A memorandum of understanding (MOU) is defined as a nonbinding agreement between two or more parties that outlines the terms and details of an understanding.
This includes each parties’ overall requirements and responsibilities.
An MOU is seen as the first stage in the formation of a formal contract between two or more parties.
These contracts are used throughout many industries, between companies, authorities, regulators, and individuals.
At its core, an MOU is not legally binding though is viewed as a serious document in the eyes of most authorities.
An MOU is seen as an important step in any process given the level of time, energy and resources needed to draft an effective and fair document.
This step forces participating parties to reach a semblance of a mutual understanding.
An MOU helps all sides naturally mediate and figure out what is most important in moving toward an eventual future agreement that benefits both sides.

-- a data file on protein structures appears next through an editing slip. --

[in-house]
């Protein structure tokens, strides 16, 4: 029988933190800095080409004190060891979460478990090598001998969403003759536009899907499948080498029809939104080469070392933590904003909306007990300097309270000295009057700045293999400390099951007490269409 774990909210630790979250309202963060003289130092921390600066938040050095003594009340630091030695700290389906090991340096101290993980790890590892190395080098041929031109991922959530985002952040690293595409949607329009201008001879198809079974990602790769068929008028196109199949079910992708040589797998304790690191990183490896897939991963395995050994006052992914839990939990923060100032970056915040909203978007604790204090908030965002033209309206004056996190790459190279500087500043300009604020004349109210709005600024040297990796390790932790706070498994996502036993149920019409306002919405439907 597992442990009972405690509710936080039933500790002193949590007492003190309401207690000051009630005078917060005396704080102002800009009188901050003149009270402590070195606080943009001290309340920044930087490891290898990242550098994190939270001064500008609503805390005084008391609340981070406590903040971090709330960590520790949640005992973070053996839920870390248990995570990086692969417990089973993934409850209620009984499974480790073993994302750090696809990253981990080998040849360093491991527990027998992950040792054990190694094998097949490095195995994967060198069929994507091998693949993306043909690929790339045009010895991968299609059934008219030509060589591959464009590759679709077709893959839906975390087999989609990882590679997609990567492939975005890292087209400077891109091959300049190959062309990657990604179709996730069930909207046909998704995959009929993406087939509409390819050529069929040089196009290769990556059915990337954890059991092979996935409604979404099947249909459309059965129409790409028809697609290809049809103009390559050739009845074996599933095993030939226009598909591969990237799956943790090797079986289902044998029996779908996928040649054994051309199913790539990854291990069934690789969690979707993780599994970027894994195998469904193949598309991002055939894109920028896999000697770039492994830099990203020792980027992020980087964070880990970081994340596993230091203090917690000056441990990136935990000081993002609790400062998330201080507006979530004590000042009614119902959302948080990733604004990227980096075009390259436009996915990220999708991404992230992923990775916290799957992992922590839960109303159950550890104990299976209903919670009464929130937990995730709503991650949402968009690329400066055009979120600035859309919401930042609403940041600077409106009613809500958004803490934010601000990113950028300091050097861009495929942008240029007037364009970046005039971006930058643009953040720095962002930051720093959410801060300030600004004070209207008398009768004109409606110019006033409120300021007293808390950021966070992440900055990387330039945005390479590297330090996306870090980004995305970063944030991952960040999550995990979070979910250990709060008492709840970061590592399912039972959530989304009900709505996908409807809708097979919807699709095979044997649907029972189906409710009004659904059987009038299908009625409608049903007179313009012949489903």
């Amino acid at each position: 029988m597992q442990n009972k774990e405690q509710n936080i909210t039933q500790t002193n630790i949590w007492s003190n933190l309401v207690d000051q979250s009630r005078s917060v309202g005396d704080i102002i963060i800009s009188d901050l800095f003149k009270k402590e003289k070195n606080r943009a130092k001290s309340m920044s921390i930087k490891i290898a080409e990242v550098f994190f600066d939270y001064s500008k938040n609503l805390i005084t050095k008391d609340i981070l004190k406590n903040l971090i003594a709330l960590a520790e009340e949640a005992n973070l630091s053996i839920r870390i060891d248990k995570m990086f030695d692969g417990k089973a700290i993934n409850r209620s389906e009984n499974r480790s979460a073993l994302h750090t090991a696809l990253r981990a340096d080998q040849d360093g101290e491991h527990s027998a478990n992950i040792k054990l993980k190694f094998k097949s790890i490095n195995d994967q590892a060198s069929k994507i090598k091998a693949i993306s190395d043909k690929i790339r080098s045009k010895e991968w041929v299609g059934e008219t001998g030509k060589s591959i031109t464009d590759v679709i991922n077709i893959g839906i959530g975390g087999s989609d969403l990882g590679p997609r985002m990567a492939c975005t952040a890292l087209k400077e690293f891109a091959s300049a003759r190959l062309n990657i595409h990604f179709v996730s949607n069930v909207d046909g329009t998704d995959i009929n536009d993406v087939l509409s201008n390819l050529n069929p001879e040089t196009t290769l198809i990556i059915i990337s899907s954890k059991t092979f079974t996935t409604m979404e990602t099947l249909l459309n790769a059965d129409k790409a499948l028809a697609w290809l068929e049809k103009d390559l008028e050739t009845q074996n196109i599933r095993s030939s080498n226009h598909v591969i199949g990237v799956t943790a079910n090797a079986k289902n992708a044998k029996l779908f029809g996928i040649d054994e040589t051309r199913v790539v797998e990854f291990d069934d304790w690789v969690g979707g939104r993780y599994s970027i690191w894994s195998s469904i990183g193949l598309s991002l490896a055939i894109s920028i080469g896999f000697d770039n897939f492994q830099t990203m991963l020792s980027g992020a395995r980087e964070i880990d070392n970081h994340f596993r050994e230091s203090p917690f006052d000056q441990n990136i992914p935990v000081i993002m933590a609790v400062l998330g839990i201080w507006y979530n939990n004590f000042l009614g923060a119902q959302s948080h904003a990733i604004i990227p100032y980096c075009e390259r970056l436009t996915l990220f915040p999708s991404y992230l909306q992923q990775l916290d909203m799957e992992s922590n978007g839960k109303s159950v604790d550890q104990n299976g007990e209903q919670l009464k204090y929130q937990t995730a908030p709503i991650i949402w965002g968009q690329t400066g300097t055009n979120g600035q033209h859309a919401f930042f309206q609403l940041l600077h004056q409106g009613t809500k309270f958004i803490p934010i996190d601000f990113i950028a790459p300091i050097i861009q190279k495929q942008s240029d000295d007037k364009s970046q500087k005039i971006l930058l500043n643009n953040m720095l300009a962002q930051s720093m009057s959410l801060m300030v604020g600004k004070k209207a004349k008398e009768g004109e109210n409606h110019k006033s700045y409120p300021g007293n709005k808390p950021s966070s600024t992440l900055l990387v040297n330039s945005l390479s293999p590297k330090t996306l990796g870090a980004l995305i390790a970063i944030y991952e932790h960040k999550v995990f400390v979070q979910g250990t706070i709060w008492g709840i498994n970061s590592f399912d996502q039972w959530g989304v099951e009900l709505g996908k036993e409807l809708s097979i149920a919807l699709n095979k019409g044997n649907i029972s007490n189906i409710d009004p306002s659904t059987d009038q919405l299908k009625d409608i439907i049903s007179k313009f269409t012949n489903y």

Memorandums of Understanding (MOU) Explained
It is best to think of an MOU as a formal letter of intent, which is a nonbinding agreement stating a binding agreement will soon follow.
MOUs are commonly used as part of international relations because, unlike treaties, they can be quickly crafted or signed, while also escaping public attention or scrutiny MOUs can also be used domestically and as a tool to modify existing treaties.
These agreements do share some common similarities. As mentioned above, MOUs are not legally binding.
While they do vary in complexity, each of these agreements ultimately reflect represents mutually accepted expectations between people, organizations or governments.
Of note, MOUs do not involve the exchange of money or finances.